Ahmar Qureshi, USA
Does the USA have a Cricket Board like every other Test Nation and, if so, where are their headquarters based?
The ICC website gives the following details for the USA, an associate ICC member (only full members are eligible for Test cricket): United States of America Cricket Association, c/o Gladstone Dainty, 5810 Riggs Road, Hyattsville, MD 20783. USA. Email: firstname.lastname@example.org Website: www.usaca.org
Although America has played internationals against Canada since 1844, 33 years before the first official Test match, they do not qualify for Test cricket and their first full limited-overs internationals were those played against Australia and New Zealand in September's ICC Champions Trophy.
Dave Chalmers, UK
I have an autographed bat annotated "Rest of the World XI 17th July 1990". Signatures I can read include Martin Crowe, Carl Hooper and Ezra Moseley. I can't find any record of the match. Any chance you might know of it? The bat was given to me by a non-cricketer in Abergavenny, around that time. We have long since lost touch but I guess he got it from that area, maybe a Sportsman's Dinner prize. I can't remember what he told me!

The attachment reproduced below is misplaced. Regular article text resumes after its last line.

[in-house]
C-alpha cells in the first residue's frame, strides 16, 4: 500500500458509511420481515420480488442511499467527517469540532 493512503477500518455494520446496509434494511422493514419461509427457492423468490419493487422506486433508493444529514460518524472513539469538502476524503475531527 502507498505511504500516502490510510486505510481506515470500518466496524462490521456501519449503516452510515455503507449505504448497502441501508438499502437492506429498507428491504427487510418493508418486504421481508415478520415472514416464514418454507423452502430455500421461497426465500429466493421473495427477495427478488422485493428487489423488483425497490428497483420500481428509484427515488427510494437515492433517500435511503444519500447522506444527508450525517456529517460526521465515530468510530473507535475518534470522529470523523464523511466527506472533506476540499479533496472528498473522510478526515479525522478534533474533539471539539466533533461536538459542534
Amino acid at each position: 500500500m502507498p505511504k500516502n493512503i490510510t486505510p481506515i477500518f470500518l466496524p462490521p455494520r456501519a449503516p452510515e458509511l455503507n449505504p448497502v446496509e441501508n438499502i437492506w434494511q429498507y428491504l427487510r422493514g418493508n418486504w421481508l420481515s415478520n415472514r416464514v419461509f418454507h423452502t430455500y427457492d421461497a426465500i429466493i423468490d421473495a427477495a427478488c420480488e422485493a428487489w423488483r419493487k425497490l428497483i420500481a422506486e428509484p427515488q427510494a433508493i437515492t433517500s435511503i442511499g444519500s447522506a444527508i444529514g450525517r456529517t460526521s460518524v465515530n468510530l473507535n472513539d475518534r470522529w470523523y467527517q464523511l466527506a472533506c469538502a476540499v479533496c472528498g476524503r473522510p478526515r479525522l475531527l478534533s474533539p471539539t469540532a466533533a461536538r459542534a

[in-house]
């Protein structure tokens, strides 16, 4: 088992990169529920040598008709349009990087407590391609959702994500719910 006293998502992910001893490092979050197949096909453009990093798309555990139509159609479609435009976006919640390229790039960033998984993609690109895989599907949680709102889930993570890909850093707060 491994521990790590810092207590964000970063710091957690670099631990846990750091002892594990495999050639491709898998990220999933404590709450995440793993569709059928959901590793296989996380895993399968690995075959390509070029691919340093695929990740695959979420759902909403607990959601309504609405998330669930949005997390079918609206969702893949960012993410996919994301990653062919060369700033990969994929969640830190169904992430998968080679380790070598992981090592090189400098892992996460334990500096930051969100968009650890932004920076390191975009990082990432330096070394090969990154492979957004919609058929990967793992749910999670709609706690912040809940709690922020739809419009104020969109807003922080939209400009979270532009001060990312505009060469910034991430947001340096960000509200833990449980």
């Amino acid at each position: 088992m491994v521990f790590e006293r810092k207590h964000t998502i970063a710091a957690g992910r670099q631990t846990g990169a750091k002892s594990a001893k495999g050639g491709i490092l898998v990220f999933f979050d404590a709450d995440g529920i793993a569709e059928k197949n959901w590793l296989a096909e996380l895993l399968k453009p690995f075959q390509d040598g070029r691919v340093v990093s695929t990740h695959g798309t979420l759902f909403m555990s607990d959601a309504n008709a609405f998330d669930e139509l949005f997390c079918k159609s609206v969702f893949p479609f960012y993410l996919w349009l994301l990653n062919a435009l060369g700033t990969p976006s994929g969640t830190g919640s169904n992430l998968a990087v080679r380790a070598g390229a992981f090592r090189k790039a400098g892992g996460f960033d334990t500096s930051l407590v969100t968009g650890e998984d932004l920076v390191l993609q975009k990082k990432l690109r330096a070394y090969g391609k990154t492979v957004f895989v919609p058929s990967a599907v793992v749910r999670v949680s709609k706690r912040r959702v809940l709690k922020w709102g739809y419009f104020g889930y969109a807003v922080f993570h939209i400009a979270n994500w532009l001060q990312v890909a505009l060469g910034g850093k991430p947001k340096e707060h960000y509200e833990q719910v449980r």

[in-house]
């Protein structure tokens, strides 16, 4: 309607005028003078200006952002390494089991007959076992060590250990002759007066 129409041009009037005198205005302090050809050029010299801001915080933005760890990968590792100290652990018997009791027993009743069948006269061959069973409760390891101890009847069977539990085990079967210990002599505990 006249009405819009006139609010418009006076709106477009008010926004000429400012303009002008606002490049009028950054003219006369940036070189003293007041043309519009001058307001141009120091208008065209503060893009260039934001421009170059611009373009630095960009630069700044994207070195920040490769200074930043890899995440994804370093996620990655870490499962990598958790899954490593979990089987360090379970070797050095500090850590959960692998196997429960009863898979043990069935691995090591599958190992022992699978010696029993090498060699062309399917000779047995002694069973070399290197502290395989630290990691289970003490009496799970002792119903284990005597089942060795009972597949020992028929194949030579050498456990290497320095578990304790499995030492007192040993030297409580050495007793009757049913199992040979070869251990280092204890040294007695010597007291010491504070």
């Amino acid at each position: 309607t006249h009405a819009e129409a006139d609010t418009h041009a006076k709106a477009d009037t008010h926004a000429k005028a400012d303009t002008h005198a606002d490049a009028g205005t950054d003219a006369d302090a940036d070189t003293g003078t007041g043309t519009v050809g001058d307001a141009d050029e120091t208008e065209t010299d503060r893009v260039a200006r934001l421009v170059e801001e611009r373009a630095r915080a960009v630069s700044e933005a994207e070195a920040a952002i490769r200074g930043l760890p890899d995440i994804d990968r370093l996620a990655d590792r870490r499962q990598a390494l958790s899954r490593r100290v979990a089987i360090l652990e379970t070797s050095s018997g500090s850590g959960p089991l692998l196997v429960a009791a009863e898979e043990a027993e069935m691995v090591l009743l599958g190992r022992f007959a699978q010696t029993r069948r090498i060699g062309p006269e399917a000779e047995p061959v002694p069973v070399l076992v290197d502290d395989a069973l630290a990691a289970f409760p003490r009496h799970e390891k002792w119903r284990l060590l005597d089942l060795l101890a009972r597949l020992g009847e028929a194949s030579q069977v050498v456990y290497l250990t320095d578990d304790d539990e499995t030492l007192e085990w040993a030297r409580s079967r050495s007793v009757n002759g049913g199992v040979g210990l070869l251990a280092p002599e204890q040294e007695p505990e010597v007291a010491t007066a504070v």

Must have been some dinner! Wisden gives the scores of two matches featuring England and Rest of the World Elevens staged in the Callers-Pegasus Festival at Jesmond on 2 and 3 August 1990. Martin Crowe appeared in both games. Ezra Moseley played for Michael Parkinson's World XI in the three-day first-class match (29-31 August) which concluded India's tour. Perhaps someone will read this and be able to throw light on your mystery match.
Thanks to Jerry Lodge, Surrey CCC's Librarian, I can confirm that Graham Roope was NOT the batting partner when John Edrich reached his 100th century (v Derbyshire in 1977) - see AB 82and 83.
Jerry writes: To the eternal shame of the Oval authorities, all of Jack Hill's scorebooks have been destroyed.
I have spoken to David Baggett who holds all the Derbyshire scorebooks and he confirms that Geoff Howarth was batting when John Edrich completed his century.
This is also in line with the mounted scorecard that hangs in the corridor outside the Library at The Oval.